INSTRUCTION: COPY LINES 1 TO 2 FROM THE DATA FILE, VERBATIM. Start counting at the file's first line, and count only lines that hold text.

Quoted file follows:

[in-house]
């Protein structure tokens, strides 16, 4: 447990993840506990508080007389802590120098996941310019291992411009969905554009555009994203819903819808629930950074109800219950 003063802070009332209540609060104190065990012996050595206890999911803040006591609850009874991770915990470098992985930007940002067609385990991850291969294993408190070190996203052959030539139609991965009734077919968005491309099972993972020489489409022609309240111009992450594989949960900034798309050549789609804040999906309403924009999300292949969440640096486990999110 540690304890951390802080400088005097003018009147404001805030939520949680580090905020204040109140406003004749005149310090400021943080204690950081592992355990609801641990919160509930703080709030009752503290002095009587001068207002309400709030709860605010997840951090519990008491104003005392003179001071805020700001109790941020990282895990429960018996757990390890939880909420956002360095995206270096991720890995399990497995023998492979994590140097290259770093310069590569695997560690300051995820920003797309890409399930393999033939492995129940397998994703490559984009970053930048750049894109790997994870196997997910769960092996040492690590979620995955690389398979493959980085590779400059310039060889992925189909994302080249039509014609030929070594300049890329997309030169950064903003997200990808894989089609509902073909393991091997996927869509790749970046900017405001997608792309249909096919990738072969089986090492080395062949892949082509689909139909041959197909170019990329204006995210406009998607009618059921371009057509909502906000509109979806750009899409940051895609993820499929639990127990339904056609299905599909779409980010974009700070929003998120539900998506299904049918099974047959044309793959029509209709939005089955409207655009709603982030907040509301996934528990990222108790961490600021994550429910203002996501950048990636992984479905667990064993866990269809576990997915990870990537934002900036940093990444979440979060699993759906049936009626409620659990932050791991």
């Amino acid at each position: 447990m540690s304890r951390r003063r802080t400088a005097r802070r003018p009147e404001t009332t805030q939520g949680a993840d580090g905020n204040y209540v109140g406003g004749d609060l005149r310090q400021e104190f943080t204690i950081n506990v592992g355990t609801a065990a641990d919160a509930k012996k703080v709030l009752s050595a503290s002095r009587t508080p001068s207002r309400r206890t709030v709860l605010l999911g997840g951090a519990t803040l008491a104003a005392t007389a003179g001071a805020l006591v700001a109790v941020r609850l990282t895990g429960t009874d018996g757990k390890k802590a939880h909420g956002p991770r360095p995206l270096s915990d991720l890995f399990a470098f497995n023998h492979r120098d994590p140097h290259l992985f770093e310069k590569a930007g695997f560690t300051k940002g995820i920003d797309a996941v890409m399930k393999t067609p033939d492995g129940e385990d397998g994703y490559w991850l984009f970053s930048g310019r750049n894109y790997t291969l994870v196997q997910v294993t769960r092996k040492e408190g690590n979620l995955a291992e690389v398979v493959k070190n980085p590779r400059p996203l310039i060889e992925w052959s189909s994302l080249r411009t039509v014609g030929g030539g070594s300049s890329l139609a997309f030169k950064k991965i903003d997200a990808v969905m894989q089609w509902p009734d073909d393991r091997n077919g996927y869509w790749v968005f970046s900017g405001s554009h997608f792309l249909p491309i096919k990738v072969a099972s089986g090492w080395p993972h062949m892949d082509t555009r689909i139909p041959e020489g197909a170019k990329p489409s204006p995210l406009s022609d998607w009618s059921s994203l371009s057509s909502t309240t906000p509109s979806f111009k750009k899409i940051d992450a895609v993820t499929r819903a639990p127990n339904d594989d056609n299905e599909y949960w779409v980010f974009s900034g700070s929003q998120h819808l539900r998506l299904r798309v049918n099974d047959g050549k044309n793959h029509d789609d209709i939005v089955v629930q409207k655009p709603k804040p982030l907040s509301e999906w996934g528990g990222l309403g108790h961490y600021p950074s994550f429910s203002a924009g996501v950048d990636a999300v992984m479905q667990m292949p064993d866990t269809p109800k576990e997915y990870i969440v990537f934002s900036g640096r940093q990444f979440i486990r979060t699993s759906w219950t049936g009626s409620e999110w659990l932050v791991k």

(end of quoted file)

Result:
[in-house]
């Protein structure tokens, strides 16, 4: 447990993840506990508080007389802590120098996941310019291992411009969905554009555009994203819903819808629930950074109800219950 003063802070009332209540609060104190065990012996050595206890999911803040006591609850009874991770915990470098992985930007940002067609385990991850291969294993408190070190996203052959030539139609991965009734077919968005491309099972993972020489489409022609309240111009992450594989949960900034798309050549789609804040999906309403924009999300292949969440640096486990999110 540690304890951390802080400088005097003018009147404001805030939520949680580090905020204040109140406003004749005149310090400021943080204690950081592992355990609801641990919160509930703080709030009752503290002095009587001068207002309400709030709860605010997840951090519990008491104003005392003179001071805020700001109790941020990282895990429960018996757990390890939880909420956002360095995206270096991720890995399990497995023998492979994590140097290259770093310069590569695997560690300051995820920003797309890409399930393999033939492995129940397998994703490559984009970053930048750049894109790997994870196997997910769960092996040492690590979620995955690389398979493959980085590779400059310039060889992925189909994302080249039509014609030929070594300049890329997309030169950064903003997200990808894989089609509902073909393991091997996927869509790749970046900017405001997608792309249909096919990738072969089986090492080395062949892949082509689909139909041959197909170019990329204006995210406009998607009618059921371009057509909502906000509109979806750009899409940051895609993820499929639990127990339904056609299905599909779409980010974009700070929003998120539900998506299904049918099974047959044309793959029509209709939005089955409207655009709603982030907040509301996934528990990222108790961490600021994550429910203002996501950048990636992984479905667990064993866990269809576990997915990870990537934002900036940093990444979440979060699993759906049936009626409620659990932050791991």